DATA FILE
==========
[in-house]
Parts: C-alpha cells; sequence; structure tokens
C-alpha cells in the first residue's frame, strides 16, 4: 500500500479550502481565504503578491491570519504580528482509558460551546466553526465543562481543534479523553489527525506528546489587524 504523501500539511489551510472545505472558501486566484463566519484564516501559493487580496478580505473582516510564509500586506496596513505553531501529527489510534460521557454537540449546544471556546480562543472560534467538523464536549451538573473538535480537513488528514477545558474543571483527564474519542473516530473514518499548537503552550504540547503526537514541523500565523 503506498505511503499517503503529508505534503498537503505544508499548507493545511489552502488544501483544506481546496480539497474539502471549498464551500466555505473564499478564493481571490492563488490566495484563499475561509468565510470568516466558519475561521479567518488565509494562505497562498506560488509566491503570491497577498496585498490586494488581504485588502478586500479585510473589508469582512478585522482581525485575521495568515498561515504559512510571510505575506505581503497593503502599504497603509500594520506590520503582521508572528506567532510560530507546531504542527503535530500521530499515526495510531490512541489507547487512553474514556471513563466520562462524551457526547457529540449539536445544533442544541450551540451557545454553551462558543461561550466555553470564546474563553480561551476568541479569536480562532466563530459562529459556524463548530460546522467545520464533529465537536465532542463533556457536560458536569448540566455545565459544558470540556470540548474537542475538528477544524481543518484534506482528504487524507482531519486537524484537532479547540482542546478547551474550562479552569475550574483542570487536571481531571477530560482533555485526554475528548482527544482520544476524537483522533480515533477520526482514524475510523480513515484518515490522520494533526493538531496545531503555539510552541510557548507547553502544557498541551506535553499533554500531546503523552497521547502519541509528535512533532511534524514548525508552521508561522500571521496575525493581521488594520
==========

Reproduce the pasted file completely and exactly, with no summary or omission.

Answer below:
[in-house]
Parts: C-alpha cells; sequence; structure tokens
C-alpha cells in the first residue's frame, strides 16, 4: 500500500479550502481565504503578491491570519504580528482509558460551546466553526465543562481543534479523553489527525506528546489587524 504523501500539511489551510472545505472558501486566484463566519484564516501559493487580496478580505473582516510564509500586506496596513505553531501529527489510534460521557454537540449546544471556546480562543472560534467538523464536549451538573473538535480537513488528514477545558474543571483527564474519542473516530473514518499548537503552550504540547503526537514541523500565523 503506498505511503499517503503529508505534503498537503505544508499548507493545511489552502488544501483544506481546496480539497474539502471549498464551500466555505473564499478564493481571490492563488490566495484563499475561509468565510470568516466558519475561521479567518488565509494562505497562498506560488509566491503570491497577498496585498490586494488581504485588502478586500479585510473589508469582512478585522482581525485575521495568515498561515504559512510571510505575506505581503497593503502599504497603509500594520506590520503582521508572528506567532510560530507546531504542527503535530500521530499515526495510531490512541489507547487512553474514556471513563466520562462524551457526547457529540449539536445544533442544541450551540451557545454553551462558543461561550466555553470564546474563553480561551476568541479569536480562532466563530459562529459556524463548530460546522467545520464533529465537536465532542463533556457536560458536569448540566455545565459544558470540556470540548474537542475538528477544524481543518484534506482528504487524507482531519486537524484537532479547540482542546478547551474550562479552569475550574483542570487536571481531571477530560482533555485526554475528548482527544482520544476524537483522533480515533477520526482514524475510523480513515484518515490522520494533526493538531496545531503555539510552541510557548507547553502544557498541551506535553499533554500531546503523552497521547502519541509528535512533532511534524514548525508552521508561522500571521496575525493581521488594520